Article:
Forty policy thinkers from across the Australian tech and innovation ecosystems have contributed more than 70,000 words to The Innovation Papers projects to be published in a newspaper format on August 4.
WSAA’s Jason Mingo is amongst the prominent authors who will also be presenting at The Innovation Papers [Live] forum and networking lunch on August 4 at the National Gallery of Australia.
Jason will present some bold ideas for better supporting innovation in the water industry.
People Living Remotely Lack Access to Quality Drinking Water
Researchers from the ANU have found that people in more than 400 remote or regional communities across Australia lack access to good-quality drinking water, while about eight percent of Australia’s population is not included in reporting on access to clean water.
The researchers reviewed public reporting by 177 water utilities to measure gaps in drinking water quality in regional and remote Australia.
The researchers found that 408 regional and remote locations with a combined population of 627,736 people failed to measure up to either health-based guidelines or the ADWG’s aesthetic determinants of good water quality across taste, colour and odour.
Channel Nine has reported that thousands of Sydney homes could be powered by what you flush down the toilet as part of a new renewable energy trial.
Australia’s first trial to convert waste into energy gold has begun at Sydney Water’s Malabar Wastewater Resource Recovery Plant.
The way it works is biosolids are extracted from wastewater, including what you flush down the toilet, and converted into biogas which is a mixture of gases, including methane, carbon dioxide and hydrogen sulphide.
Researchers from Germany and the UK have developed techniques for 3d printing concrete to reduce the potential significant environmental impact of concrete use.
Concrete is made of a mix of cement, water, and aggregates such as sand. We trialled replacing up to 100% of the aggregate in the mix with glass. Simply put, glass is produced from sand, is easy to recycle, and can be used to make concrete without any complex processing.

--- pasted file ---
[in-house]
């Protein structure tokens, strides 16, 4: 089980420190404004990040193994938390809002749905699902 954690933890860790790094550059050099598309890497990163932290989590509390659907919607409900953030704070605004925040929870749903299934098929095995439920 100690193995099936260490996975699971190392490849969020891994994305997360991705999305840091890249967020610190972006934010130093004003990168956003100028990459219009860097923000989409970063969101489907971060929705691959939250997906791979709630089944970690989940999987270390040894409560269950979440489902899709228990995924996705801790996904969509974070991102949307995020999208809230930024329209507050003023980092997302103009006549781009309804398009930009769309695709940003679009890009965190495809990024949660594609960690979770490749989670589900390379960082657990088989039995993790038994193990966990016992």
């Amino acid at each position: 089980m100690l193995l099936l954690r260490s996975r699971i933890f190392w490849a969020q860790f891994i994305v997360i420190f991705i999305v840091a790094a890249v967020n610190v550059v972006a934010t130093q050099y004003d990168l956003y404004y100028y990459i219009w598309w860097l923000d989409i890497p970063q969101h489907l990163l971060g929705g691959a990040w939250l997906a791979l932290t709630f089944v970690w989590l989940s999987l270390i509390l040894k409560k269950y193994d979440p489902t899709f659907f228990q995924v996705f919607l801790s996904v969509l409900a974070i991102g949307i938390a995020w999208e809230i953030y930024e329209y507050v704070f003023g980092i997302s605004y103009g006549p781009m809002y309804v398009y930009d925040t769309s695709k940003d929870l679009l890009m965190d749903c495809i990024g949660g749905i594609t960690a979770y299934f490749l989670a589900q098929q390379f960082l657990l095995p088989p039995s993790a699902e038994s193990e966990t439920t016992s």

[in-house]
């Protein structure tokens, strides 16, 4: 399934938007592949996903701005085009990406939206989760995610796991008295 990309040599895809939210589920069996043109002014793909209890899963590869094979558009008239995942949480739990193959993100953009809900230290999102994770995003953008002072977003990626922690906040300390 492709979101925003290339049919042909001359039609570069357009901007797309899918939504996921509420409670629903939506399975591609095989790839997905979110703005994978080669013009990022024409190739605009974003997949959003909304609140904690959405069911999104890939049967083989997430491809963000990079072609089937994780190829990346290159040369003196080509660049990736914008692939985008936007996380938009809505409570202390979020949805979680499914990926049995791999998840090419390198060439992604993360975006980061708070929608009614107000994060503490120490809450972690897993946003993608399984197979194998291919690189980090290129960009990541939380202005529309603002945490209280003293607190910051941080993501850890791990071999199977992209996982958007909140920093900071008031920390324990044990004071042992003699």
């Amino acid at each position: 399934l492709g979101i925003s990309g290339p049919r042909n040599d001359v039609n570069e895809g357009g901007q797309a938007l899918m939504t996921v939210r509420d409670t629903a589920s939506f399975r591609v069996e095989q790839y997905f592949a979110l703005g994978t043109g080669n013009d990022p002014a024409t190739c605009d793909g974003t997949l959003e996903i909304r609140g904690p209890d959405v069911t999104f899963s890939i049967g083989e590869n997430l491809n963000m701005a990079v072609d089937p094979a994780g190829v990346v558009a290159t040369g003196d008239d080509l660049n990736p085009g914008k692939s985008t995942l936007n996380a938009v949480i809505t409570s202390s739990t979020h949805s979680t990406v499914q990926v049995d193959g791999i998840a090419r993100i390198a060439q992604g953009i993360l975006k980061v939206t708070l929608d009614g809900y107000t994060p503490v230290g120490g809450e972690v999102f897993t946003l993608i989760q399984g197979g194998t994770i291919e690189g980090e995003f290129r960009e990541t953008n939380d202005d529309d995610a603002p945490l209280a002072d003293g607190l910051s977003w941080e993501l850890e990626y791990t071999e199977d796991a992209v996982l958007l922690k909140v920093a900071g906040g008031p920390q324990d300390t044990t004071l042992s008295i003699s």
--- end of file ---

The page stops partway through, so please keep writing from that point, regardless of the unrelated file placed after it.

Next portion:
SA Water Shines Bright with $300m Solar Investment
SA Water has announced it will pump $300 million of investment into renewable energy as part of its Zero Cost Energy Future initiative to help beat the growing energy crisis.
One of the largest renewable energy projects in the Australian water industry, SA Water’s Zero Cost Energy Future initiative will install more than 360,000 solar panels at 33 of its pipelines, pump stations and other assets.
Once connected to the national grid, these sites will generate 242 GWh of clean, green solar energy per annum, combined with 34 MWh of battery storage.
In total, SA Water will generate about 70 per cent of the electricity it needs to treat water and pump it around South Australia.
Plastic Eating Bacteria Could Save Water Resources
A team of researchers at Cambridge University has detected the presence of a naturally growing plastic-eating bacteria species in 29 European lakes.
While bacteria are known to thrive well on organic matter such as fallen plant parts and dead animals. Surprisingly, the plastic-feeding microbes discovered by the researchers grow better and faster on the remains of plastic bags thrown in water bodies.
Low-Cost Water Filter From Tree Seeds, Cotton Balls
Researchers from the University of Texas at Austin have developed a low-cost, regenerative filter that removes viruses and bacteria from water using two simple, unprocessed ingredients: tree seeds and cotton balls.
The researchers say that is the first time unprocessed natural fibres have been shown to remove nanoparticles like viruses with a simple filter made from the moringa tree seed proteins and cotton balls.
Improved Catalyst that Destroys PFOA with Natural Light
Researchers from Rice University have improved their design for a light-powered catalyst that rapidly breaks down PFOA.